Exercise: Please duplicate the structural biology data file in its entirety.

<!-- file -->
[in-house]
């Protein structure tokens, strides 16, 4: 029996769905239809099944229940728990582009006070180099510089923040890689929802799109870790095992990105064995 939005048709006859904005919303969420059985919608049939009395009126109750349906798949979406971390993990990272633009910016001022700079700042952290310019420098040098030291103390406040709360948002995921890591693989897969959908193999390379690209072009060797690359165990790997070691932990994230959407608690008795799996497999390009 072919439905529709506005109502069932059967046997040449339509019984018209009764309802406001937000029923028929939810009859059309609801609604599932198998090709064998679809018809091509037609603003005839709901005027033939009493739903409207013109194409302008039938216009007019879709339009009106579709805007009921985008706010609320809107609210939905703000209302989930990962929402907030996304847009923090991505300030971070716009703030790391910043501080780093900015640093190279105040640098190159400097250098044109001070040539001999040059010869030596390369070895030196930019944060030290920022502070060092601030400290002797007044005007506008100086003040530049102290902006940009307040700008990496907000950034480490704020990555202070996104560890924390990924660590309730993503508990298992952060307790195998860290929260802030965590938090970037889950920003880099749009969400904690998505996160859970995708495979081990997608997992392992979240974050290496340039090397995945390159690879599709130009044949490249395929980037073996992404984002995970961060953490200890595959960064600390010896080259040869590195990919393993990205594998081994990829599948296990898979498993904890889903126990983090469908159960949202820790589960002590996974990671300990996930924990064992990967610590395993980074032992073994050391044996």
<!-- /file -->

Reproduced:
[in-house]
């Protein structure tokens, strides 16, 4: 029996769905239809099944229940728990582009006070180099510089923040890689929802799109870790095992990105064995 939005048709006859904005919303969420059985919608049939009395009126109750349906798949979406971390993990990272633009910016001022700079700042952290310019420098040098030291103390406040709360948002995921890591693989897969959908193999390379690209072009060797690359165990790997070691932990994230959407608690008795799996497999390009 072919439905529709506005109502069932059967046997040449339509019984018209009764309802406001937000029923028929939810009859059309609801609604599932198998090709064998679809018809091509037609603003005839709901005027033939009493739903409207013109194409302008039938216009007019879709339009009106579709805007009921985008706010609320809107609210939905703000209302989930990962929402907030996304847009923090991505300030971070716009703030790391910043501080780093900015640093190279105040640098190159400097250098044109001070040539001999040059010869030596390369070895030196930019944060030290920022502070060092601030400290002797007044005007506008100086003040530049102290902006940009307040700008990496907000950034480490704020990555202070996104560890924390990924660590309730993503508990298992952060307790195998860290929260802030965590938090970037889950920003880099749009969400904690998505996160859970995708495979081990997608997992392992979240974050290496340039090397995945390159690879599709130009044949490249395929980037073996992404984002995970961060953490200890595959960064600390010896080259040869590195990919393993990205594998081994990829599948296990898979498993904890889903126990983090469908159960949202820790589960002590996974990671300990996930924990064992990967610590395993980074032992073994050391044996």